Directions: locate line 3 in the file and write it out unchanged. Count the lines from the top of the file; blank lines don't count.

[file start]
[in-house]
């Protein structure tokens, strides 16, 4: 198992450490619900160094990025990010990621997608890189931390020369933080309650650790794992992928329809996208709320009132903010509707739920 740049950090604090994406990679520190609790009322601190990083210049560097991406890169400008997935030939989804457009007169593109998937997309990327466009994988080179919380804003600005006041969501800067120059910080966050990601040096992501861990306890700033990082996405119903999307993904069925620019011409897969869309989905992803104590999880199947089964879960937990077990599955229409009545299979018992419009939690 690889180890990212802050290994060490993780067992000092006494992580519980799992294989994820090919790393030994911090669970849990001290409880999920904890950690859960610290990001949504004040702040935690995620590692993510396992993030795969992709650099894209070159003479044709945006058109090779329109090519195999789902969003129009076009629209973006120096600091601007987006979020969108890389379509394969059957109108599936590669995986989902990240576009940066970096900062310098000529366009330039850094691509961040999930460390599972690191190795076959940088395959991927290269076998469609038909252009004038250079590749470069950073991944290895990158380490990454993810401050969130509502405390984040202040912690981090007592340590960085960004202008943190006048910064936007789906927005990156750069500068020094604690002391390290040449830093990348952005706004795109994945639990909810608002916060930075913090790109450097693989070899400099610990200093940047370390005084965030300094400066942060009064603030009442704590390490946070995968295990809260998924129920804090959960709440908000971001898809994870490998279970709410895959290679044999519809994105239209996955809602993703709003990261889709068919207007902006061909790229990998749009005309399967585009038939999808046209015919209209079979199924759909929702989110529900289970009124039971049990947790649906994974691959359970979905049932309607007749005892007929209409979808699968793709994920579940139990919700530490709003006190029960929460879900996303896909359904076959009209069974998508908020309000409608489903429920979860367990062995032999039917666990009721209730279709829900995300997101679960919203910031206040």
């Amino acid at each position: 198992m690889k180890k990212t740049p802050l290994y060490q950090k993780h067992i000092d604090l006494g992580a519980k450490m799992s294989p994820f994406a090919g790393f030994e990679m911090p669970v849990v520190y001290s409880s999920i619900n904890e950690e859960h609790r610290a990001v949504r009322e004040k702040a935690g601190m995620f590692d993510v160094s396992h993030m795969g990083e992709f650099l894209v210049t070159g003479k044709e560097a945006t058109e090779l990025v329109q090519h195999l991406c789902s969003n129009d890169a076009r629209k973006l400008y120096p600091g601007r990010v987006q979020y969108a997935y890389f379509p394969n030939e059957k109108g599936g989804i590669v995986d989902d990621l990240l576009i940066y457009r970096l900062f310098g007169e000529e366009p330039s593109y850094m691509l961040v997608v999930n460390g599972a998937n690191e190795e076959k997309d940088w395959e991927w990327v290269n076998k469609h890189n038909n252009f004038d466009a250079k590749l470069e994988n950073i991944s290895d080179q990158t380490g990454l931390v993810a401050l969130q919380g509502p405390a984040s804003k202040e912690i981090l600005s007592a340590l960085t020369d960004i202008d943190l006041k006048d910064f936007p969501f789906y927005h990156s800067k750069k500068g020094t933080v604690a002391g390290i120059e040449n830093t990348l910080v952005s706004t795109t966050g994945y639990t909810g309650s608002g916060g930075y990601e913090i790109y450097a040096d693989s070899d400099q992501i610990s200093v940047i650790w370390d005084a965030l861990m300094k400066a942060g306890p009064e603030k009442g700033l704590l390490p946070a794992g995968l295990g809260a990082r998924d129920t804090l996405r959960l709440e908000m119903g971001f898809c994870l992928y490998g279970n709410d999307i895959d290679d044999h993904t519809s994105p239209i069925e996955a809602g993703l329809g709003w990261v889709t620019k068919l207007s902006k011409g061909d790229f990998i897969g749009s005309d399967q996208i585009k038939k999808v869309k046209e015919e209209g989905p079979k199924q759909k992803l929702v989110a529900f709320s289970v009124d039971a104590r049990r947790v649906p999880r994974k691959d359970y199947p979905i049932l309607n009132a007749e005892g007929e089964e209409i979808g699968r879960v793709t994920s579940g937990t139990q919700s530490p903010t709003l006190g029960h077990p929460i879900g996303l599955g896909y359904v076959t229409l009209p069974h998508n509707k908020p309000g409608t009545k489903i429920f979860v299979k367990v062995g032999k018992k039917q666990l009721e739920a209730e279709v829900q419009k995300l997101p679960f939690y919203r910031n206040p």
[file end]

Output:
């Amino acid at each position: 198992m690889k180890k990212t740049p802050l290994y060490q950090k993780h067992i000092d604090l006494g992580a519980k450490m799992s294989p994820f994406a090919g790393f030994e990679m911090p669970v849990v520190y001290s409880s999920i619900n904890e950690e859960h609790r610290a990001v949504r009322e004040k702040a935690g601190m995620f590692d993510v160094s396992h993030m795969g990083e992709f650099l894209v210049t070159g003479k044709e560097a945006t058109e090779l990025v329109q090519h195999l991406c789902s969003n129009d890169a076009r629209k973006l400008y120096p600091g601007r990010v987006q979020y969108a997935y890389f379509p394969n030939e059957k109108g599936g989804i590669v995986d989902d990621l990240l576009i940066y457009r970096l900062f310098g007169e000529e366009p330039s593109y850094m691509l961040v997608v999930n460390g599972a998937n690191e190795e076959k997309d940088w395959e991927w990327v290269n076998k469609h890189n038909n252009f004038d466009a250079k590749l470069e994988n950073i991944s290895d080179q990158t380490g990454l931390v993810a401050l969130q919380g509502p405390a984040s804003k202040e912690i981090l600005s007592a340590l960085t020369d960004i202008d943190l006041k006048d910064f936007p969501f789906y927005h990156s800067k750069k500068g020094t933080v604690a002391g390290i120059e040449n830093t990348l910080v952005s706004t795109t966050g994945y639990t909810g309650s608002g916060g930075y990601e913090i790109y450097a040096d693989s070899d400099q992501i610990s200093v940047i650790w370390d005084a965030l861990m300094k400066a942060g306890p009064e603030k009442g700033l704590l390490p946070a794992g995968l295990g809260a990082r998924d129920t804090l996405r959960l709440e908000m119903g971001f898809c994870l992928y490998g279970n709410d999307i895959d290679d044999h993904t519809s994105p239209i069925e996955a809602g993703l329809g709003w990261v889709t620019k068919l207007s902006k011409g061909d790229f990998i897969g749009s005309d399967q996208i585009k038939k999808v869309k046209e015919e209209g989905p079979k199924q759909k992803l929702v989110a529900f709320s289970v009124d039971a104590r049990r947790v649906p999880r994974k691959d359970y199947p979905i049932l309607n009132a007749e005892g007929e089964e209409i979808g699968r879960v793709t994920s579940g937990t139990q919700s530490p903010t709003l006190g029960h077990p929460i879900g996303l599955g896909y359904v076959t229409l009209p069974h998508n509707k908020p309000g409608t009545k489903i429920f979860v299979k367990v062995g032999k018992k039917q666990l009721e739920a209730e279709v829900q419009k995300l997101p679960f939690y919203r910031n206040p």